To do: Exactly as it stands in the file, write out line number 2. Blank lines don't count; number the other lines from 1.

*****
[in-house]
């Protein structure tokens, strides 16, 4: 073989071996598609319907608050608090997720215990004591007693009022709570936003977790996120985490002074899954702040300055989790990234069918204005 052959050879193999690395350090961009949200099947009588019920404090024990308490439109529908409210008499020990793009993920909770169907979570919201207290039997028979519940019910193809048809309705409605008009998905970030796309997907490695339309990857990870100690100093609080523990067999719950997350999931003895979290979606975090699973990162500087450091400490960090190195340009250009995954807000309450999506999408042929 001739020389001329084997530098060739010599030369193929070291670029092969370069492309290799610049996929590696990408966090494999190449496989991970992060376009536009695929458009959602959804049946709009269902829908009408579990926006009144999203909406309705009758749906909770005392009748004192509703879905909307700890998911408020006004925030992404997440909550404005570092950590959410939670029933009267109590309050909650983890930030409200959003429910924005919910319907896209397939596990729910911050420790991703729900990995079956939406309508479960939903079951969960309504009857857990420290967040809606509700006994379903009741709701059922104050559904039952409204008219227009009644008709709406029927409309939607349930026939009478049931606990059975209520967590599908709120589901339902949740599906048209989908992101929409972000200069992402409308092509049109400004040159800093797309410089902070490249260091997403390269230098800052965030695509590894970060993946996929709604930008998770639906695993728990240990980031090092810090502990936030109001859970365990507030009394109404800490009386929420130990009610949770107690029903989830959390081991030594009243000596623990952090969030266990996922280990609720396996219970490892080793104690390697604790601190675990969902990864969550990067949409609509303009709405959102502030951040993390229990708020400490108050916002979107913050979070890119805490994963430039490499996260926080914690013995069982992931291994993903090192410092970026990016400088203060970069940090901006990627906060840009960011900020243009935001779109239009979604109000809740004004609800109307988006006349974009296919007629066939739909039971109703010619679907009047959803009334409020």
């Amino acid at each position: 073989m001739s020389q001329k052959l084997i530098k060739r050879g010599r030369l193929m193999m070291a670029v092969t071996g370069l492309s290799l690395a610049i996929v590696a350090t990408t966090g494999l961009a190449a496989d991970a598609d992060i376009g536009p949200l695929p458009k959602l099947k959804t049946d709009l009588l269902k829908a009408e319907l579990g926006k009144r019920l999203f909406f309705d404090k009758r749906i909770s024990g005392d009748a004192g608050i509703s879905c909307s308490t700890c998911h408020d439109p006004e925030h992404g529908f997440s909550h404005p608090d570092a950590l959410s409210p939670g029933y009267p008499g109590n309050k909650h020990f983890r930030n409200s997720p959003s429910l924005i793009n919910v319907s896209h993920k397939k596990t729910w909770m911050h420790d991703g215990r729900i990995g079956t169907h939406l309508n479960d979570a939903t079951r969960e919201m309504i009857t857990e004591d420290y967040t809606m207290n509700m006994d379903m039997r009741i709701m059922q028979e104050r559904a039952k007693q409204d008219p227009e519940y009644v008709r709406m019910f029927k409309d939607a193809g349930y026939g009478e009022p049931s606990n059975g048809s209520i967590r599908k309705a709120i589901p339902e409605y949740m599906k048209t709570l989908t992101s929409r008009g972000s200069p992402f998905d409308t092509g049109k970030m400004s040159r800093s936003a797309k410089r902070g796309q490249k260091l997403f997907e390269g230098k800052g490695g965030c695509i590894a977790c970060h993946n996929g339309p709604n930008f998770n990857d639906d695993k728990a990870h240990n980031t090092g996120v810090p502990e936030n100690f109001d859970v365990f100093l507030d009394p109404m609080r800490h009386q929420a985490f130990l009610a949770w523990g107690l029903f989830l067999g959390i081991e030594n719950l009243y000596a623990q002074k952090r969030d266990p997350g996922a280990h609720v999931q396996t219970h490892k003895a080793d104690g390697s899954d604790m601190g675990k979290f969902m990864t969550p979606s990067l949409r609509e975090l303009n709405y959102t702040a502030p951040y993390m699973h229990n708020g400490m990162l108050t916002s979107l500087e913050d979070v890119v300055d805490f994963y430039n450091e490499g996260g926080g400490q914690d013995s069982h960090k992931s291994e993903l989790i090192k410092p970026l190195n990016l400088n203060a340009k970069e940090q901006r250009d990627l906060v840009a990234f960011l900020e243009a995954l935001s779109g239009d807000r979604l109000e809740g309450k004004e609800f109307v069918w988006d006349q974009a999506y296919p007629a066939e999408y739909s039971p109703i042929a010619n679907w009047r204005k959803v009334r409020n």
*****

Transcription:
């Protein structure tokens, strides 16, 4: 073989071996598609319907608050608090997720215990004591007693009022709570936003977790996120985490002074899954702040300055989790990234069918204005 052959050879193999690395350090961009949200099947009588019920404090024990308490439109529908409210008499020990793009993920909770169907979570919201207290039997028979519940019910193809048809309705409605008009998905970030796309997907490695339309990857990870100690100093609080523990067999719950997350999931003895979290979606975090699973990162500087450091400490960090190195340009250009995954807000309450999506999408042929 001739020389001329084997530098060739010599030369193929070291670029092969370069492309290799610049996929590696990408966090494999190449496989991970992060376009536009695929458009959602959804049946709009269902829908009408579990926006009144999203909406309705009758749906909770005392009748004192509703879905909307700890998911408020006004925030992404997440909550404005570092950590959410939670029933009267109590309050909650983890930030409200959003429910924005919910319907896209397939596990729910911050420790991703729900990995079956939406309508479960939903079951969960309504009857857990420290967040809606509700006994379903009741709701059922104050559904039952409204008219227009009644008709709406029927409309939607349930026939009478049931606990059975209520967590599908709120589901339902949740599906048209989908992101929409972000200069992402409308092509049109400004040159800093797309410089902070490249260091997403390269230098800052965030695509590894970060993946996929709604930008998770639906695993728990240990980031090092810090502990936030109001859970365990507030009394109404800490009386929420130990009610949770107690029903989830959390081991030594009243000596623990952090969030266990996922280990609720396996219970490892080793104690390697604790601190675990969902990864969550990067949409609509303009709405959102502030951040993390229990708020400490108050916002979107913050979070890119805490994963430039490499996260926080914690013995069982992931291994993903090192410092970026990016400088203060970069940090901006990627906060840009960011900020243009935001779109239009979604109000809740004004609800109307988006006349974009296919007629066939739909039971109703010619679907009047959803009334409020």